> -- explicit goals: those that a system believes it is pursuing
> -- implicit goals: those a system acts like it is pursuing
> Definition: a "coherent goal achiever" is one whose implicit 
> goals and explicit goals are basically the same
> What is interesting, then, is the dynamics of coherent goal 
> achievers that are also strongly enough self-modifying to 
> modify their supergoals....  In this case, what properties 
> control the evolution of the supergoal-set over time?  This 
> is closely related to Friendly AI, of course....
> --------------------
> Next, there is the notion of a "meta-goal", a supergoal  
> designed to coexist with other supergoals and to regulate the 
> process of supergoal creation/erasure/modification.
> For instance, a friend of mine has a metagoal of streamlining 
> and simplifying his set of supergoals.  I have a metagoal of 
> making sure my various sometimes-contradictory supergoals all 
> cooperate with each other in an open and friendly way, rather 
> than being competitive and adversarial.
> ---------------------------------------
> To me, rationality has two aspects:
> 1) how effectively one achieves one's explicit goals, given 
> the constraints imposed by the resources at one's disposal.
> 2) how coherent one is as a goal-achiever (implicit goals = 
> explicit goals)
> IMO, revising one's supergoal set is a complex dynamic process that is
> **orthogonal** to rationality.  I suppose that Nietzsche 
> understood this, though he phrased it quite differently.  His 
> notion of "revaluation of all values" is certainly closely 
> tied to the notion of supergoal-set refinement/modification....
> Refining the goal hierarchy underlying a given set of 
> supergoals is a necessary part of rationality, but IMO that's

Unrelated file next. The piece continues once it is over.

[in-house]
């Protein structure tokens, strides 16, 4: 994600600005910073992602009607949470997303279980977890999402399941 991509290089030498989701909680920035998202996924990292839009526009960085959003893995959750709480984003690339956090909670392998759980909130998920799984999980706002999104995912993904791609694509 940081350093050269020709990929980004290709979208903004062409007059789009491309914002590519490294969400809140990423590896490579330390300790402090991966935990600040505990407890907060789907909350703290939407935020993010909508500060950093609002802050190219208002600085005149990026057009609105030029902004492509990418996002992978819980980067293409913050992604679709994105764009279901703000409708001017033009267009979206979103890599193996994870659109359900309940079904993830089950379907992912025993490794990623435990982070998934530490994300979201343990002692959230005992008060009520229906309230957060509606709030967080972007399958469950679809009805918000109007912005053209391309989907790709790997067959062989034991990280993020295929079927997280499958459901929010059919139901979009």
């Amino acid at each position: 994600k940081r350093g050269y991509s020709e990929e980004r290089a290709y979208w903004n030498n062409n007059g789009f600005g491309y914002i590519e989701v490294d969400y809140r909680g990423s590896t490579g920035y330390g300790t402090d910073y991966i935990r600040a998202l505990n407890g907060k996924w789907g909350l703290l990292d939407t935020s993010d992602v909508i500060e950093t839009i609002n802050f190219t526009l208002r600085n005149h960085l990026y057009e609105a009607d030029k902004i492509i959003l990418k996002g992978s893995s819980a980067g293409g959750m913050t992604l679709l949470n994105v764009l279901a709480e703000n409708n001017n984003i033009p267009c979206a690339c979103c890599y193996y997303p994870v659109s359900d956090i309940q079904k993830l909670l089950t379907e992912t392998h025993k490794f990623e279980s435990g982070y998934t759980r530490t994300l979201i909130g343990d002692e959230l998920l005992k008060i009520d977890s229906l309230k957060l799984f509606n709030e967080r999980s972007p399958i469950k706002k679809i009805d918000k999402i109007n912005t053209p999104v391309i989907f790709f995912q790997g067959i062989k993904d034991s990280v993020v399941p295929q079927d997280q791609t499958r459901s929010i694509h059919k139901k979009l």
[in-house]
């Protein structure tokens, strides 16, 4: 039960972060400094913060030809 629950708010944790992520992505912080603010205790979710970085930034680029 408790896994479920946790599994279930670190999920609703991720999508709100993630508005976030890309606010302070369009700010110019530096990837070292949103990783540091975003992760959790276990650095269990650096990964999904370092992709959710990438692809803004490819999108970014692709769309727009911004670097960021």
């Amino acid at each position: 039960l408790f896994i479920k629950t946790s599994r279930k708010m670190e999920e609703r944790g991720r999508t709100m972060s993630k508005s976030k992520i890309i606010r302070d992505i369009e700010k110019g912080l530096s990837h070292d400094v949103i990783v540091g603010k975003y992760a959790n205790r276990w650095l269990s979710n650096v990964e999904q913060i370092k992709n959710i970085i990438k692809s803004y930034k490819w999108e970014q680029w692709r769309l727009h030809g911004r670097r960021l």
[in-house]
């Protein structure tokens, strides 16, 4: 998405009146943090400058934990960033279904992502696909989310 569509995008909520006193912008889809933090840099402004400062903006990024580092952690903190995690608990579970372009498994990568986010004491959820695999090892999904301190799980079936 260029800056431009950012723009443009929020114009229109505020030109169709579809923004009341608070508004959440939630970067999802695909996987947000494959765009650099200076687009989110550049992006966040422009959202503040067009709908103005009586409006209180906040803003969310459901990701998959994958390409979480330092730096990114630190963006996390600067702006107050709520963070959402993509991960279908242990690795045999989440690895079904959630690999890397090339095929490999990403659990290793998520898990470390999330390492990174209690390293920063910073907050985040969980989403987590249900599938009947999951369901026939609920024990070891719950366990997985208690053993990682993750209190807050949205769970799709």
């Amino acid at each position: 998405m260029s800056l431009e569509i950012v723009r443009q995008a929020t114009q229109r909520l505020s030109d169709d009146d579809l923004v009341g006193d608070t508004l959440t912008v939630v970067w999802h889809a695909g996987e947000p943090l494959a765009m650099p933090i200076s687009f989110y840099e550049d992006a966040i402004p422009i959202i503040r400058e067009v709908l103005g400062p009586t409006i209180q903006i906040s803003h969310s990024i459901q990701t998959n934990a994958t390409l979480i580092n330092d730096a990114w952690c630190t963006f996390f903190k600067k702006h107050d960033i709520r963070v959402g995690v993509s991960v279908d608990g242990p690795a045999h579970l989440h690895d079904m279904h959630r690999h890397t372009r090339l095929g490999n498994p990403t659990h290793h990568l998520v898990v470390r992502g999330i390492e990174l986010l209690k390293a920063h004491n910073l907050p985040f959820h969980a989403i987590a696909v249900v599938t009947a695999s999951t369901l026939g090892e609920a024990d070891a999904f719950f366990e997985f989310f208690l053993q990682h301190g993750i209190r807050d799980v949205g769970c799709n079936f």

> a different sort of process...
> In general, it would seem important to be aware of when you 
> are non-rationally revising a supergoal versus "merely" 
> rationally modifying the set of subgoals used to achieve some 
> supergoal.  And yet, the two processes are very closely tied together.
> ------------------------------------------------------------
> One very common phenomenon is when a supergoal is erased, but 
> one of its subgoals is promoted to the level of supergoal.  
> For instance, originally one may become interested in science 
> as a subgoal of achieving greatness, but later on one may 
> decide greatness is childish and silly, but retain the goal 
> of being a scientist (now as a supergoal rather than a subgoal).
> When subgoal promotion happens unintentionally it is called 
> subgoal "alienation."  This happens because minds are not 
> fully self-aware.  A supergoal may be erased without all 
> subgoals that it spawned being erased along with it.  So, 
> e.g. even though you give up your supergoal of drinking 
> yourself to death, you may involuntarily retain your subgoal 
> of drinking (even though you started doing it only out of a 
> desire to drink yourself to death).
> -- Ben G